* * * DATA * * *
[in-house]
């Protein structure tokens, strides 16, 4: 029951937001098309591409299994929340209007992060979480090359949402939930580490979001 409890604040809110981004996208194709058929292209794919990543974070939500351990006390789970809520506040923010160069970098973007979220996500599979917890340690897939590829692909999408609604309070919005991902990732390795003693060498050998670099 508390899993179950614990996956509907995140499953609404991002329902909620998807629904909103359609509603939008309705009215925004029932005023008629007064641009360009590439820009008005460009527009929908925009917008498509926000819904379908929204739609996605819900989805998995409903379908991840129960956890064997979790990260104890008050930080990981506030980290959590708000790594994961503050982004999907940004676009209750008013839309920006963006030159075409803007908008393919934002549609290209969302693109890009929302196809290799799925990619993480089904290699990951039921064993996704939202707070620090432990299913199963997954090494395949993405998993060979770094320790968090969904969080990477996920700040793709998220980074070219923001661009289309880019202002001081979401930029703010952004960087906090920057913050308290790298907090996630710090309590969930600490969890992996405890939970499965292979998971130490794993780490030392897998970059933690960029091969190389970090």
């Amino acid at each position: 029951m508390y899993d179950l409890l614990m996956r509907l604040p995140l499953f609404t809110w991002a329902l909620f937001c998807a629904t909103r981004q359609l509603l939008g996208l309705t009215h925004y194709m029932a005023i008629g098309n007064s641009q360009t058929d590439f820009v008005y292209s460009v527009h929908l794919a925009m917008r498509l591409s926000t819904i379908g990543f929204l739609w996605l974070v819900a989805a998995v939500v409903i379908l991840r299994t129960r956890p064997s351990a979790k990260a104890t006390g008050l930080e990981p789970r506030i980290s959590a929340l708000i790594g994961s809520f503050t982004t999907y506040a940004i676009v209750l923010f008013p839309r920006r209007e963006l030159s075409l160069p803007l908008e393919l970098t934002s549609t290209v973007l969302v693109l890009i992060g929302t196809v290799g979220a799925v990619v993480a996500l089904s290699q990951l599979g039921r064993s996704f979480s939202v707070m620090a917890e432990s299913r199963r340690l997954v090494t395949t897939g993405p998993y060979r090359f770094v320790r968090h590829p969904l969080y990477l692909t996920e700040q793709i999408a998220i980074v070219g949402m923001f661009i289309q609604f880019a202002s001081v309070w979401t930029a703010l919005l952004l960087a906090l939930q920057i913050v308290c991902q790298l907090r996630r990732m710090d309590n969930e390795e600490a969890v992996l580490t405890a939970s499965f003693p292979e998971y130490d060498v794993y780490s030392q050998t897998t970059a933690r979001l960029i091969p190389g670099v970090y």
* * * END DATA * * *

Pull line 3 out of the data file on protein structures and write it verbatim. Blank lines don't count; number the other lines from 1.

């Amino acid at each position: 029951m508390y899993d179950l409890l614990m996956r509907l604040p995140l499953f609404t809110w991002a329902l909620f937001c998807a629904t909103r981004q359609l509603l939008g996208l309705t009215h925004y194709m029932a005023i008629g098309n007064s641009q360009t058929d590439f820009v008005y292209s460009v527009h929908l794919a925009m917008r498509l591409s926000t819904i379908g990543f929204l739609w996605l974070v819900a989805a998995v939500v409903i379908l991840r299994t129960r956890p064997s351990a979790k990260a104890t006390g008050l930080e990981p789970r506030i980290s959590a929340l708000i790594g994961s809520f503050t982004t999907y506040a940004i676009v209750l923010f008013p839309r920006r209007e963006l030159s075409l160069p803007l908008e393919l970098t934002s549609t290209v973007l969302v693109l890009i992060g929302t196809v290799g979220a799925v990619v993480a996500l089904s290699q990951l599979g039921r064993s996704f979480s939202v707070m620090a917890e432990s299913r199963r340690l997954v090494t395949t897939g993405p998993y060979r090359f770094v320790r968090h590829p969904l969080y990477l692909t996920e700040q793709i999408a998220i980074v070219g949402m923001f661009i289309q609604f880019a202002s001081v309070w979401t930029a703010l919005l952004l960087a906090l939930q920057i913050v308290c991902q790298l907090r996630r990732m710090d309590n969930e390795e600490a969890v992996l580490t405890a939970s499965f003693p292979e998971y130490d060498v794993y780490s030392q050998t897998t970059a933690r979001l960029i091969p190389g670099v970090y």